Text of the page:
The doctrine of separation of powers presupposes an ecosystem where the three arms of government — Executive, Legislature and Judiciary — work independently but complement each other.
The current not too subtle standoff between the Executive and the Judiciary over graft and other criminal cases over acquittals and bail conditions threatens to degenerate into mutual antipathy.
Both the Director of Public Prosecutions (DPP) Noordin Haji and his Directorate of Criminal Investigations (DCI) colleague George Kinoti — who in the court of public opinion get flying colours in the fight against corruption — are sending more than just anger as courts stick to demand higher evidential threshold to convict.
Chief Justice David Maraga has insisted the Judiciary, in a complementarity role, is also in the trenches in the battle to break the back of graft but never tires of reminding that for conviction evidence is non-negotiable.
However, the exasperation by the DPP and DCI has more subtly been expressed by the President and last Thursday echoed by Opposition chief Raila Odinga.
They are probably not meant as stunts to ratchet up pressure on courts. But if destabilising or pressuring the Judiciary is antithetical to the dispensation of justice, there are nonetheless creeping apprehensions over court rulings with regard to graft.
It is also true that the Judiciary will loathe being perceived as if it has an axe to grind with the Executive or the Legislature for whatever reason (remember the Judiciary revisit threat following Supreme Court ruling overturning presidential poll in 2017, the Deputy Chief Justice Philomena Mwilu arraignment saga and the sliced allocations by Parliament to the judiciary).
But most Kenyans are alive to the trend by the Executive to frequently fret or find some court rulings irritating, not just those with political reverberations but also those dealing with suspects indicted on national security matters.
True, the law is the law and we are constantly reminded that the Judiciary acts as an anchor to constitutionalism and democracy.
Our Judiciary has, since the 2003 radical surgery, been recovering from broadly negative perception, only gradually gaining a measure of public trust and confidence. Previously, a cynical perspective was that it was an epitome of deficiency in integrity and often got likened to an auction house where justice went to the highest bidder. Which is why court clerks through manipulative and conniving lawyers to date tinker with case files to derail justice.
In the past, the Judiciary was also seen as lacking the backbone to stand up to political machinations. Those days are clearly behind us. In 2017, it shocked the world by nullifying presidential election results.
But as much as courts must adjudicate impartially and are not in the habit of allowing whims and retributive impulses to distort dispensation of justice, it’s also crucial that it becomes sensitive to the accusations and emerging perception of it being the weak link in the fight against corruption.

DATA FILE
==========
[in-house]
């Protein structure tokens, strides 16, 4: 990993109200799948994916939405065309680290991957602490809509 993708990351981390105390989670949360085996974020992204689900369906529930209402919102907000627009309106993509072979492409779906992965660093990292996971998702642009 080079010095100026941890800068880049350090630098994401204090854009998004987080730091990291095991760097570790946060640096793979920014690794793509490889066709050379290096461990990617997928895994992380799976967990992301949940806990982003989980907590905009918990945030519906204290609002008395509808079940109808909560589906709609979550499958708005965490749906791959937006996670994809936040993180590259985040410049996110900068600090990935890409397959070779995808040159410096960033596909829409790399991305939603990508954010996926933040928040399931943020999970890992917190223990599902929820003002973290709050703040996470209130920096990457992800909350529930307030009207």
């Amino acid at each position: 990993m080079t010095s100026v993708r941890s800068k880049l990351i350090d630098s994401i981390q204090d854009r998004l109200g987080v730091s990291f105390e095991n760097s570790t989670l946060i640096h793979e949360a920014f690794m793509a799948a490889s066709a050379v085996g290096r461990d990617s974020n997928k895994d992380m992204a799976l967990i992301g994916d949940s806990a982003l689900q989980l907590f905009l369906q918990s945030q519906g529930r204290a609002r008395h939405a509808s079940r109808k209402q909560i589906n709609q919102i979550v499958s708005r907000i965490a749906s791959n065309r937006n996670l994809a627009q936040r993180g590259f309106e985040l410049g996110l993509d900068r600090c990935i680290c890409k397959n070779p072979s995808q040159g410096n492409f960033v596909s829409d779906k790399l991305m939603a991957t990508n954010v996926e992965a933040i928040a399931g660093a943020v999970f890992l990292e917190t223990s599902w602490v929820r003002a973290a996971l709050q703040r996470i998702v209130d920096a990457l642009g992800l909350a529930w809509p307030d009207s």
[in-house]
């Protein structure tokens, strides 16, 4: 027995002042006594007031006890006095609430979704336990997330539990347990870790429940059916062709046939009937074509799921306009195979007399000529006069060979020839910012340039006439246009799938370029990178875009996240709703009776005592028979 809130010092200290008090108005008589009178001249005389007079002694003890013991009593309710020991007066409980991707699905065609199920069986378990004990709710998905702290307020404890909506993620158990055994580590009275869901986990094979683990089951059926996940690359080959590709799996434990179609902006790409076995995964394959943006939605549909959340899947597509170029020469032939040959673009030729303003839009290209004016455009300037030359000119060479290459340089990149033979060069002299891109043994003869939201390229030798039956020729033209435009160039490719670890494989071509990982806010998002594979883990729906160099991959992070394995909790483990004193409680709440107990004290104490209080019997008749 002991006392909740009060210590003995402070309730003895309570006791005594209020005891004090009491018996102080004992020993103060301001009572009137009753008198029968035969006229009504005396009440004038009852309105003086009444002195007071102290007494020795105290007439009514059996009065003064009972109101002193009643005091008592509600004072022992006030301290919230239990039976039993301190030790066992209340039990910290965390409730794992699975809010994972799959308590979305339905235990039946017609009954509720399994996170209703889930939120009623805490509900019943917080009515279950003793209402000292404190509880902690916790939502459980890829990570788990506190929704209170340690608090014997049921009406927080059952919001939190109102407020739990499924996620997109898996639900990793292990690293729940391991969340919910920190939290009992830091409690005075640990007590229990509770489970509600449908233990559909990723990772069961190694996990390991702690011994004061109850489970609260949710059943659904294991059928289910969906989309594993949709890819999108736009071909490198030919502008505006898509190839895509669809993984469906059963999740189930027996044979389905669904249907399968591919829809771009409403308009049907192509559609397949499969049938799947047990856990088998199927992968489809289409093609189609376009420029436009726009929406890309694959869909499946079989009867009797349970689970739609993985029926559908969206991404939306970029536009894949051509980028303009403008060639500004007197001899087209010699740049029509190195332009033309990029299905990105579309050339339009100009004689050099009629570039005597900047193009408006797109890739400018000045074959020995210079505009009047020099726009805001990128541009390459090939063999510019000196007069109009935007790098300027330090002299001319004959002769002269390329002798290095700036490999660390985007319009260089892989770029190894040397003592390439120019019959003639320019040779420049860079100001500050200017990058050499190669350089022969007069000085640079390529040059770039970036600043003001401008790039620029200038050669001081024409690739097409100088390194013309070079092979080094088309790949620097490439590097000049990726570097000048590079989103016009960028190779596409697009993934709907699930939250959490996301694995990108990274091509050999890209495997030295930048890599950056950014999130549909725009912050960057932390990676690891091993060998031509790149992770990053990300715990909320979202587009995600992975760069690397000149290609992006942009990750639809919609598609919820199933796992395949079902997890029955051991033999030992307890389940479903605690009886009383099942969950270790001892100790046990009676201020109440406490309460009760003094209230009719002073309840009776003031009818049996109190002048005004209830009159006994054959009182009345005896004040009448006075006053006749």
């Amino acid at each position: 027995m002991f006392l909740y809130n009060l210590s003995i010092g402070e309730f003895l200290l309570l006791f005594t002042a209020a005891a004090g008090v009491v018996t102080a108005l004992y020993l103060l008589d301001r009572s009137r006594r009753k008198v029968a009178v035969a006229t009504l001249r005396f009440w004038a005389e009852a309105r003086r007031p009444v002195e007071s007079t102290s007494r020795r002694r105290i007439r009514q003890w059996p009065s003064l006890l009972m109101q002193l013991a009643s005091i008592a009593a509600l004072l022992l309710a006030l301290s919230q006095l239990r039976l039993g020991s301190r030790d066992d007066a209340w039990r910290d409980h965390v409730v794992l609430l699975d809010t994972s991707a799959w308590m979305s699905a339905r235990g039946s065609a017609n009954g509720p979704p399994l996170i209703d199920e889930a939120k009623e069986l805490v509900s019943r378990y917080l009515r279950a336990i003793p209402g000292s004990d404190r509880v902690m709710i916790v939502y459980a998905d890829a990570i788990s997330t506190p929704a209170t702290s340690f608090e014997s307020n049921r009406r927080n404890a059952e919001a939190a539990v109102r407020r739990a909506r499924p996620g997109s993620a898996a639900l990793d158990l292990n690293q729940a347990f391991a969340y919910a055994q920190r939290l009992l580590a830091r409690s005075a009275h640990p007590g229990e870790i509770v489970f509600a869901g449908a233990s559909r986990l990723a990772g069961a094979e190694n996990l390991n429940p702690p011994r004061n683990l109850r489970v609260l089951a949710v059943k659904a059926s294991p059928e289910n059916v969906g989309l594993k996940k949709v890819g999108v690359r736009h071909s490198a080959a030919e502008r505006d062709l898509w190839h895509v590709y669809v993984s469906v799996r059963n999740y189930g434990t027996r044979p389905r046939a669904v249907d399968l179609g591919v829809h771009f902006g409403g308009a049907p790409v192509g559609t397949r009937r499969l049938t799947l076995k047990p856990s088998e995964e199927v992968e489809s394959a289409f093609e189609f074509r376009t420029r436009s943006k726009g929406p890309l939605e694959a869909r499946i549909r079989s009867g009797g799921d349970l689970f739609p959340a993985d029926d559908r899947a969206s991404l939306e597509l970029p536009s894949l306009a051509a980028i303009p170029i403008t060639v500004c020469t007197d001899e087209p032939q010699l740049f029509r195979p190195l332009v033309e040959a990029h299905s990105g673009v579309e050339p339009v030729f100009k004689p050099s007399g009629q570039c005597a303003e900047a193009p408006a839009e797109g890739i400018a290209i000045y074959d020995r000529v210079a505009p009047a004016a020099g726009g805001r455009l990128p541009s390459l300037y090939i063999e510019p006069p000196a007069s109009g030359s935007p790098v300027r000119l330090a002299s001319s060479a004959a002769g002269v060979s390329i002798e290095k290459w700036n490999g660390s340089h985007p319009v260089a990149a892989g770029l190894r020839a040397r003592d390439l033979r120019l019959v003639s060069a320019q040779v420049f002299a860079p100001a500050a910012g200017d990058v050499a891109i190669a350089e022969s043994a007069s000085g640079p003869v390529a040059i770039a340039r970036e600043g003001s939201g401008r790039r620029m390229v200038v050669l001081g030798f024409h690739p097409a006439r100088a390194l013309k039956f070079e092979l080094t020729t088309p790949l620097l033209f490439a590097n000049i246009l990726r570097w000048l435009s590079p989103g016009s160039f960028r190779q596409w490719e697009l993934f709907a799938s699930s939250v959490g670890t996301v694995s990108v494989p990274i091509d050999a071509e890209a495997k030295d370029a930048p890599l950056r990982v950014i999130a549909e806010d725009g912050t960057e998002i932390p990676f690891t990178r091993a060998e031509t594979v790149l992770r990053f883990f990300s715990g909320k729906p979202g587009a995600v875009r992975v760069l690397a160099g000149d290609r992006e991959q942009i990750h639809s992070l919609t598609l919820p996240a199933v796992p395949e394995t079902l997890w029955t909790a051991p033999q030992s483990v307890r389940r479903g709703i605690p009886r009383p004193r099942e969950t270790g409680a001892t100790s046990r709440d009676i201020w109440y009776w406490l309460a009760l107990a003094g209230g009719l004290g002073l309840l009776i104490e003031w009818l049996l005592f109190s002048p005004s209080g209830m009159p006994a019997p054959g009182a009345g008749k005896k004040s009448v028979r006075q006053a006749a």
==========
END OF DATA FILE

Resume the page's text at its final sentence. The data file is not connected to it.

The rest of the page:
Ordinary Kenyans are clearly not schooled in jurisprudence, legal fundamental and processes and the broad underpinnings of justice. Nonetheless, in Wanjiku’s anxiety to see the graft tide stemmed, she must be forgiven for finding inexplicable and incomprehensible, court rulings where powerful individuals facing grave charges, including murder, are granted bail and return to occupy influential offices.
The outrage over brazen looting running into hundreds of billions of shillings from public coffers, — the National Youth Service, the maize scandal, the sugar, the Ruaraka land, the NHIF saga, the Standard Gauge Railway compensation scandal, the Kenya Pipeline Company looting et al — do these fall under fiction category in the Auditor General’s reports and investigation findings?
Graft cases, at best, take an eternity to conclude but more accurately, just fade away. High-profile murders are committed and victims buried and following initial flurry of investigations, the trail invariably goes cold. There is a compelling need for introspection on whether prosecution agencies are so hopelessly inept and hamstrung in the light of court rulings.
The question which must be posed is whether the Judiciary may have overstretched the presumption of innocence even in cases where suspects admit to carting away cash in sacks or confess to supplying air yet are paid tens of millions?
How is it that middle-level public officials whose earnings is common knowledge can have in their accounts cash that rivals some government departments and without proof of sudden massive inheritance?
Do the apprehensions by Kinoti and Haji hold any water? Is the presumption that the Judiciary and its structures calibrated to uphold justice and thus arrest the erosion of our ethical ecosystem a fallacy?
Without convictions or more stringent bail terms, the agencies leading the fight against graft are bound to feel disincentivised and ultimately their efforts bound to falter. That is why the Judiciary is finding itself in the eye of the storm.